We would like to continue our series on Tudor queens by examining the life of Mary Tudor, the younger sister of King Henry VIII. She began as a victim of circumstances but ended up marrying the love of her life.
Mary was the fifth child of Henry VII, King of England and his wife Elizabeth of York. She was born on March 18, 1496 at Richmond Palace and was the youngest to survive infancy. Mary, along with her brothers Arthur and Henry and elder sister Margaret as well as other siblings who didn’t survive, all seemed to have delighted in an idyllic childhood under the guidance of their mother. They mostly grew up at Eltham Palace where they all had tutors and schoolmasters. Mary learned French from an early age. Mary and Henry were especially close as evidenced by Henry naming his first daughter after his sister. Mary was one of the most beautiful princesses in Europe at the time. There is a lock of her hair preserved in the museum at Bury St. Edmunds and the color is golden. She wore her lustrous long hair hanging down to her waist.
In 1507, Mary was betrothed to Charles of Castile, who would later become the Holy Roman Emperor. But political alliances were to change and the engagement was broken. In the meantime, Mary had fallen in love with Charles Brandon, Duke of Suffolk, Henry VIII’s best friend. When Henry’s chief minister, Cardinal Wolsey negotiated a peace treaty with France in 1514, part of the conditions were that Mary become the wife of the French King Louis XII. Mary pleaded with her brother that if she agreed to this marriage for state reasons, she must be allowed to marry whomever she wished the second time. Mary was eighteen and Louis was fifty-two and she was not pleased with the age difference. It is believed Henry did agree she could marry again but he wanted to leave his options open if more lucrative alliances were to arise. So, Mary went off to France.
Louis and Mary were married on October 9, 1514 and she was immediately crowned Queen. One of the ladies-in-waiting who went with Mary to France was Anne Boleyn. Louis, who was quite ill at the time with many maladies, exhausted himself with all the wedding and coronation ceremonies and with escapades in the marriage bed, trying for an heir. He promptly died, three months after the wedding.
Henry sent his boon companion, the Duke of Suffolk to rescue Mary and bring her home, making him promise he wouldn’t marry her. Mary was required to remain in seclusion until it was determined if she was with child. While she was waiting, she seduced Suffolk into marrying her in March of 1515. Henry and Wolsey were furious. Marrying the blood relative of a King without permission was treason. Mary and Suffolk had put both their lives in jeopardy. Mary wrote to Henry giving him her dowry, trying to appease him. Henry extracted a promise from Suffolk that he would bring all of Mary’s plate, jewels and gold back from France and pay him 4000 pounds per year for life, an enormous sum. Henry’s council wanted Suffolk to be arrested but Wolsey calmed Henry down and all was forgiven. Mary and Suffolk were officially married in May of 1515 at Greenwich Palace.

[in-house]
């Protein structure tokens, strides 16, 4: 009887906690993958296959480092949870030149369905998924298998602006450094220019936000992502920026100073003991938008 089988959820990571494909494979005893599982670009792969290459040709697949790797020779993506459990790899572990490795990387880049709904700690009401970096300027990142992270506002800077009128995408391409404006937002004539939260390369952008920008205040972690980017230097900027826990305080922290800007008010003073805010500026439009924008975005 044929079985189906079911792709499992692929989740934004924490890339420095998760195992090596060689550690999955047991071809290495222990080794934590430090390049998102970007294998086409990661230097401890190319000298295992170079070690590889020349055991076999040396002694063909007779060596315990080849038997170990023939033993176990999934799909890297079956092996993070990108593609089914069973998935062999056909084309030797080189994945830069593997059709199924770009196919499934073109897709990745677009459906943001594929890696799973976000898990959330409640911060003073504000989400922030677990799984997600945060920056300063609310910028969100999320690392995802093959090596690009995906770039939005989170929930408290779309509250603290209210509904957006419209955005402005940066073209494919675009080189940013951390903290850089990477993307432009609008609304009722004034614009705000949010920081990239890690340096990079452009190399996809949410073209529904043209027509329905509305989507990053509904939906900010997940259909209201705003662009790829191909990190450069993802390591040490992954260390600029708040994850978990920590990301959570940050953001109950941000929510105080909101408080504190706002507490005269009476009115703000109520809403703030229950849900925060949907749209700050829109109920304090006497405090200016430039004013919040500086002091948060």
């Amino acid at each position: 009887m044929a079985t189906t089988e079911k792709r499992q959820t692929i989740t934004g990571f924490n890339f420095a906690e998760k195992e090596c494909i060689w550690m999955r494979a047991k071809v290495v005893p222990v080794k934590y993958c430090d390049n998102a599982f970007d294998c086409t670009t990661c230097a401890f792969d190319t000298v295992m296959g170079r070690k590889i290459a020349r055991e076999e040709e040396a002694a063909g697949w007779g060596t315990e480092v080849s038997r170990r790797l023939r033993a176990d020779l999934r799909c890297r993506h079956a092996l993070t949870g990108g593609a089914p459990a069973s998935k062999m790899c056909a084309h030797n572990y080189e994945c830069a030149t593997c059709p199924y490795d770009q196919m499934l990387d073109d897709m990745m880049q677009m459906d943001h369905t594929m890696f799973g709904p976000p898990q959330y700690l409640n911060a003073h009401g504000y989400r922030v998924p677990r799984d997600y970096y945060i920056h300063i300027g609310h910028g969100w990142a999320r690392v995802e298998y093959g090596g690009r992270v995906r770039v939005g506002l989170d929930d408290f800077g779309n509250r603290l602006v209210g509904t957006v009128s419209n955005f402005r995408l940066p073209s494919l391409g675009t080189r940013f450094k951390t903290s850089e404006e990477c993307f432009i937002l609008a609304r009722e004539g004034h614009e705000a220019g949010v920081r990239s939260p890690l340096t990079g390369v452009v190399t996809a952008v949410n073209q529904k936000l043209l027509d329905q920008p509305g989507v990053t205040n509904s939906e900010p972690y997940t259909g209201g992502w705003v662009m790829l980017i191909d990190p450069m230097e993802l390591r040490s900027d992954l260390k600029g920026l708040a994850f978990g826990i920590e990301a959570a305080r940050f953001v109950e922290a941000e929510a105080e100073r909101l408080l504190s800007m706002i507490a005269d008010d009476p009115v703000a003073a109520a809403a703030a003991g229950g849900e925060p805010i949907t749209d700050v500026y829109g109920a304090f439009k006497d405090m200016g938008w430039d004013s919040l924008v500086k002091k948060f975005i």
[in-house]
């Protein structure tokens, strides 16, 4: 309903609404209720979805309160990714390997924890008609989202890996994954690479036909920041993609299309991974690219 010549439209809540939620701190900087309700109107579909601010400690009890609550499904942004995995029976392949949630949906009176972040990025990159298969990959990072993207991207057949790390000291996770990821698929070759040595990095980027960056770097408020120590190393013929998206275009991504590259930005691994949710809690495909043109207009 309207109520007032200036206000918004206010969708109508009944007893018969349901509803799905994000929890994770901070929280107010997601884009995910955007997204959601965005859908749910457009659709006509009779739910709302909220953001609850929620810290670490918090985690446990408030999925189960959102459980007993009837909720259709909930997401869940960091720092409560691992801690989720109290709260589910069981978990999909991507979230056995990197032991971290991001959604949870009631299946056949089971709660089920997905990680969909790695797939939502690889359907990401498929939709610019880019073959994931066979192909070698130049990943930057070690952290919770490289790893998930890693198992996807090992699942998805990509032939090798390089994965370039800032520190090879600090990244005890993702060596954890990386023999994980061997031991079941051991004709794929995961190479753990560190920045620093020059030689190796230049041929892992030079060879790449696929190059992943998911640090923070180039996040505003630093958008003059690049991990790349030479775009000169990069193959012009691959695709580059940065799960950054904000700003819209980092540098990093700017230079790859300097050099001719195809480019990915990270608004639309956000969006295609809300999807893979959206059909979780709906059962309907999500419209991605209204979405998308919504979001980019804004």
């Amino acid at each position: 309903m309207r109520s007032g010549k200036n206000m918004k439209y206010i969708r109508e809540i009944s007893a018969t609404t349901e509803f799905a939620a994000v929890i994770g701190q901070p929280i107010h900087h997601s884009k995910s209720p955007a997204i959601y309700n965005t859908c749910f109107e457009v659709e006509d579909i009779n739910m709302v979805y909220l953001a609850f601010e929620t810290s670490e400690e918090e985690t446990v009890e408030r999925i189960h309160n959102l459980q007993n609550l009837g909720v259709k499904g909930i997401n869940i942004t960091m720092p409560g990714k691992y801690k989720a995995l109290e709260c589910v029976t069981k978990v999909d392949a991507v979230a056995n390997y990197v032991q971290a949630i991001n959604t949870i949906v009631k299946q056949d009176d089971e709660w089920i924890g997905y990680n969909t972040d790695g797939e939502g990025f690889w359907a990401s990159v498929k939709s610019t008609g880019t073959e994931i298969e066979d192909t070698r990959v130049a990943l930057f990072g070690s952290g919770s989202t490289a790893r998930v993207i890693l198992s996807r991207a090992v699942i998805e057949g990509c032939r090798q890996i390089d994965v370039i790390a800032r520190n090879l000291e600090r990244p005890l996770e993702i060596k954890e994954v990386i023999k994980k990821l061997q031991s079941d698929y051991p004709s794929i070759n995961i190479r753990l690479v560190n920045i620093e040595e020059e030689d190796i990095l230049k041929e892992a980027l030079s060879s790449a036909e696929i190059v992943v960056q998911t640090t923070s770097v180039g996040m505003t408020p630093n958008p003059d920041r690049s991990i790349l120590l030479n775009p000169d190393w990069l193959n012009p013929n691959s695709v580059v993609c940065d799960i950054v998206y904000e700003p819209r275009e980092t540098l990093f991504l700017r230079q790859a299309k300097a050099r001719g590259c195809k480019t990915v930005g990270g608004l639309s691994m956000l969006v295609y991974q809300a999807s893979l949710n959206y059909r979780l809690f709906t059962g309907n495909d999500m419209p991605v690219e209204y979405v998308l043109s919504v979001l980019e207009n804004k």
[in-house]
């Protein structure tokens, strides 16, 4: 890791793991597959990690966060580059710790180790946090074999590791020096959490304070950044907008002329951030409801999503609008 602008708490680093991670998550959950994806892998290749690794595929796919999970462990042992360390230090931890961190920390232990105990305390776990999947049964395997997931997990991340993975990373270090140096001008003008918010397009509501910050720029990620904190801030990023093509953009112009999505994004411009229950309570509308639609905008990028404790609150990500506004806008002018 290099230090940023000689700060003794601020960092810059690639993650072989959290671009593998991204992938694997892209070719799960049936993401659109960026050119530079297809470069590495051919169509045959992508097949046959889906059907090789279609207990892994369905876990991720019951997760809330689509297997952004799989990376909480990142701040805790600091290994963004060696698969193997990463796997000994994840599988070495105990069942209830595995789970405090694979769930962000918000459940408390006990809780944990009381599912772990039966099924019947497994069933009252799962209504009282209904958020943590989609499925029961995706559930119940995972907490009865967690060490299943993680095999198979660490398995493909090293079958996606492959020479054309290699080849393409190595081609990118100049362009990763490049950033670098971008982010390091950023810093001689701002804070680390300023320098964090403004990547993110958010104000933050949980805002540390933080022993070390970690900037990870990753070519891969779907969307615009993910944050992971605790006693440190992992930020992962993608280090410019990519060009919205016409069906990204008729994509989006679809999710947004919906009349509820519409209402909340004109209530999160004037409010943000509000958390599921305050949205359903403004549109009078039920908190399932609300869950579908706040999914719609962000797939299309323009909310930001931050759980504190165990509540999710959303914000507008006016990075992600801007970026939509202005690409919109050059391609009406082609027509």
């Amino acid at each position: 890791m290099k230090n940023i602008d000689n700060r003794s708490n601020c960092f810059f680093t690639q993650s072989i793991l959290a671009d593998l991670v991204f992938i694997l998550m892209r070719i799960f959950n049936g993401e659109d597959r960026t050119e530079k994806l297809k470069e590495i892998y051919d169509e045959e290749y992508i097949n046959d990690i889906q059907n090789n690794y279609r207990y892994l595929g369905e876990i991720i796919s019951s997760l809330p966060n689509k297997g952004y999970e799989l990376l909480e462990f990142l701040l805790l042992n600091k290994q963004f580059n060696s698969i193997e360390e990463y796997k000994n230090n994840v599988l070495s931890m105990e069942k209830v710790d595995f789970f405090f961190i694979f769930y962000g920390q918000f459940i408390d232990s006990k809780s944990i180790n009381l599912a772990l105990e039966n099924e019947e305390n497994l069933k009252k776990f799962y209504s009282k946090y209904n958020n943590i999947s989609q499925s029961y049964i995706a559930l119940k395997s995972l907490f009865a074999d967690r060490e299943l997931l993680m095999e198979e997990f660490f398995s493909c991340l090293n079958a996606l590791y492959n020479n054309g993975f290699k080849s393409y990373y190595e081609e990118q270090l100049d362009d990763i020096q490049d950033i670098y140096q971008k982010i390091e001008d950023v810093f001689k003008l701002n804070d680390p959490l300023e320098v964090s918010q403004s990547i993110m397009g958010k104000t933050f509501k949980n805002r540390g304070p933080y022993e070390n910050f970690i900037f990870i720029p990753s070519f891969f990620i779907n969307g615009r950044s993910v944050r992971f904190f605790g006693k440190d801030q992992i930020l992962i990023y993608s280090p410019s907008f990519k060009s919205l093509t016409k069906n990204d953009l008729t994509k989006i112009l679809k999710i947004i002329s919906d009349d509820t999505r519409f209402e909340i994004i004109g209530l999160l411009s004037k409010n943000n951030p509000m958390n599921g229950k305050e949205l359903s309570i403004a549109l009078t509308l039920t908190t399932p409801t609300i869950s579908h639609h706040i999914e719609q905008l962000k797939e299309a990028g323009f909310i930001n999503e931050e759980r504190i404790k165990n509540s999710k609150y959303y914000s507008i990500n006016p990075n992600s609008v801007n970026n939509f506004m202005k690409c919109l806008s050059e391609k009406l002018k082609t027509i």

Mary was Suffolk’s third wife. Due to the debt they owed Henry, they seemed to suffer financial problems throughout their married life. He had two daughters from his second marriage that Mary brought up as her own children. Together, Mary and Suffolk had four children. Henry Brandon was born in 1516 but died in 1522. They had another son, also named Henry born in 1523 and he also died in 1534. Their two daughters, Frances and Eleanor, born in 1517 and 1519, both survived and made successful marriages. Frances married Henry Grey, Marques of Dorset and had three daughters, Jane, Catherine and Mary. Lady Jane was to reign as Queen of England for nine days. We will visit her story later. Eleanor Brandon married Henry Clifford, Earl of Cumberland and had one daughter.
While Mary lived, she was never called the Duchess of Suffolk but “the French Queen”. She spent most of her time at her private home Westhorpe Hall in Suffolk. Mary’s relationship with King Henry was strained in the 1520’s because she didn’t support Henry’s efforts to divorce his first wife, Catherine of Aragon whom Mary had known for many years. She never liked Anne Boleyn. She basically lived a quiet life away from court.
When Mary died at Westhorpe on June 25, 1533, she was buried at the abbey in Bury St. Edmunds. The monastery was destroyed during the Dissolution of the Monasteries under Thomas Cromwell and Henry VIII when Henry broke with the Catholic Church to marry Anne Boleyn. Mary’s body was then moved to St. Mary’s Church, Bury St. Edmunds.
Resources: “The Sisters of Henry VIII” by Maria Perry, “Henry VIII: The King and His Court” by Alison Weir